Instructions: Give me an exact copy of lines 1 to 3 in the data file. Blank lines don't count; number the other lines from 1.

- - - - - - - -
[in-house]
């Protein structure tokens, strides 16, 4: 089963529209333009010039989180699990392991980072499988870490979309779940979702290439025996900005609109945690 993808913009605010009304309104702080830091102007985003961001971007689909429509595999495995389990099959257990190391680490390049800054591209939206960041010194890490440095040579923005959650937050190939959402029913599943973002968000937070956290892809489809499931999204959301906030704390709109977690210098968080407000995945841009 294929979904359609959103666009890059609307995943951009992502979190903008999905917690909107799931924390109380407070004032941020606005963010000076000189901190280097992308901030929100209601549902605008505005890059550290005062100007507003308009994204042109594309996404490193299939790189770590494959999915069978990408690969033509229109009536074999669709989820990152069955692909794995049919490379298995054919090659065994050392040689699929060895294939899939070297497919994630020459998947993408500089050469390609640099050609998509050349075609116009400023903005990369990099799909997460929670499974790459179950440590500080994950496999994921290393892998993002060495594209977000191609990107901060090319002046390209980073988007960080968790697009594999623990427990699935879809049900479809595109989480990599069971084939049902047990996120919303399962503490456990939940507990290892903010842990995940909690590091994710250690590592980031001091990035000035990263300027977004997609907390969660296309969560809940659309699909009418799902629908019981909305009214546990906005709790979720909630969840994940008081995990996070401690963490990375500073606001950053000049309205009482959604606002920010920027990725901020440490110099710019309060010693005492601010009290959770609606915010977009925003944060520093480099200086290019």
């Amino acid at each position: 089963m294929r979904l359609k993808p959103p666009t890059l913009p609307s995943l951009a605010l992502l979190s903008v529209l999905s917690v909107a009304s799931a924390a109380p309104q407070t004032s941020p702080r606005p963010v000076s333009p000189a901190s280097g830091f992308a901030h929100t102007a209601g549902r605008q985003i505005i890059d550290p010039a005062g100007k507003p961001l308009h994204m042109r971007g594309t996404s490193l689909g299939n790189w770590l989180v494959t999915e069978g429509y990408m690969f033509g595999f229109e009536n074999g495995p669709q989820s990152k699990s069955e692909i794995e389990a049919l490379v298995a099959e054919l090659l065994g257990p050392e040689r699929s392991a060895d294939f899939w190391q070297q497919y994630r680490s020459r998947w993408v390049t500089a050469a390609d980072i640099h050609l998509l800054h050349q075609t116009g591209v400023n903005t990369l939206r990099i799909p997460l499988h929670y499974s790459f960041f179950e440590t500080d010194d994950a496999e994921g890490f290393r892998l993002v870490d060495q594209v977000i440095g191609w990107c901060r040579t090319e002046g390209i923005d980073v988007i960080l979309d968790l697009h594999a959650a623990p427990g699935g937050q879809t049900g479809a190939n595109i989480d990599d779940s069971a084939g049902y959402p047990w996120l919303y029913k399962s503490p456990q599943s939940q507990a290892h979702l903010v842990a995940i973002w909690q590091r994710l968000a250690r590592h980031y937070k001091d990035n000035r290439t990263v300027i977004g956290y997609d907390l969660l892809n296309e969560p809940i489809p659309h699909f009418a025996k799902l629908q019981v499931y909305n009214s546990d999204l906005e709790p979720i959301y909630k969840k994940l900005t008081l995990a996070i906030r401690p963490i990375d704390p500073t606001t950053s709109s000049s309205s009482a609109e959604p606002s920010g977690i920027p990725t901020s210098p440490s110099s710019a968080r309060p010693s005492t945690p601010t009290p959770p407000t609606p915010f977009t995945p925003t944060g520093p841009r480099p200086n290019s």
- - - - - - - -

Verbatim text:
[in-house]
């Protein structure tokens, strides 16, 4: 089963529209333009010039989180699990392991980072499988870490979309779940979702290439025996900005609109945690 993808913009605010009304309104702080830091102007985003961001971007689909429509595999495995389990099959257990190391680490390049800054591209939206960041010194890490440095040579923005959650937050190939959402029913599943973002968000937070956290892809489809499931999204959301906030704390709109977690210098968080407000995945841009 294929979904359609959103666009890059609307995943951009992502979190903008999905917690909107799931924390109380407070004032941020606005963010000076000189901190280097992308901030929100209601549902605008505005890059550290005062100007507003308009994204042109594309996404490193299939790189770590494959999915069978990408690969033509229109009536074999669709989820990152069955692909794995049919490379298995054919090659065994050392040689699929060895294939899939070297497919994630020459998947993408500089050469390609640099050609998509050349075609116009400023903005990369990099799909997460929670499974790459179950440590500080994950496999994921290393892998993002060495594209977000191609990107901060090319002046390209980073988007960080968790697009594999623990427990699935879809049900479809595109989480990599069971084939049902047990996120919303399962503490456990939940507990290892903010842990995940909690590091994710250690590592980031001091990035000035990263300027977004997609907390969660296309969560809940659309699909009418799902629908019981909305009214546990906005709790979720909630969840994940008081995990996070401690963490990375500073606001950053000049309205009482959604606002920010920027990725901020440490110099710019309060010693005492601010009290959770609606915010977009925003944060520093480099200086290019």
């Amino acid at each position: 089963m294929r979904l359609k993808p959103p666009t890059l913009p609307s995943l951009a605010l992502l979190s903008v529209l999905s917690v909107a009304s799931a924390a109380p309104q407070t004032s941020p702080r606005p963010v000076s333009p000189a901190s280097g830091f992308a901030h929100t102007a209601g549902r605008q985003i505005i890059d550290p010039a005062g100007k507003p961001l308009h994204m042109r971007g594309t996404s490193l689909g299939n790189w770590l989180v494959t999915e069978g429509y990408m690969f033509g595999f229109e009536n074999g495995p669709q989820s990152k699990s069955e692909i794995e389990a049919l490379v298995a099959e054919l090659l065994g257990p050392e040689r699929s392991a060895d294939f899939w190391q070297q497919y994630r680490s020459r998947w993408v390049t500089a050469a390609d980072i640099h050609l998509l800054h050349q075609t116009g591209v400023n903005t990369l939206r990099i799909p997460l499988h929670y499974s790459f960041f179950e440590t500080d010194d994950a496999e994921g890490f290393r892998l993002v870490d060495q594209v977000i440095g191609w990107c901060r040579t090319e002046g390209i923005d980073v988007i960080l979309d968790l697009h594999a959650a623990p427990g699935g937050q879809t049900g479809a190939n595109i989480d990599d779940s069971a084939g049902y959402p047990w996120l919303y029913k399962s503490p456990q599943s939940q507990a290892h979702l903010v842990a995940i973002w909690q590091r994710l968000a250690r590592h980031y937070k001091d990035n000035r290439t990263v300027i977004g956290y997609d907390l969660l892809n296309e969560p809940i489809p659309h699909f009418a025996k799902l629908q019981v499931y909305n009214s546990d999204l906005e709790p979720i959301y909630k969840k994940l900005t008081l995990a996070i906030r401690p963490i990375d704390p500073t606001t950053s709109s000049s309205s009482a609109e959604p606002s920010g977690i920027p990725t901020s210098p440490s110099s710019a968080r309060p010693s005492t945690p601010t009290p959770p407000t609606p915010f977009t995945p925003t944060g520093p841009r480099p200086n290019s």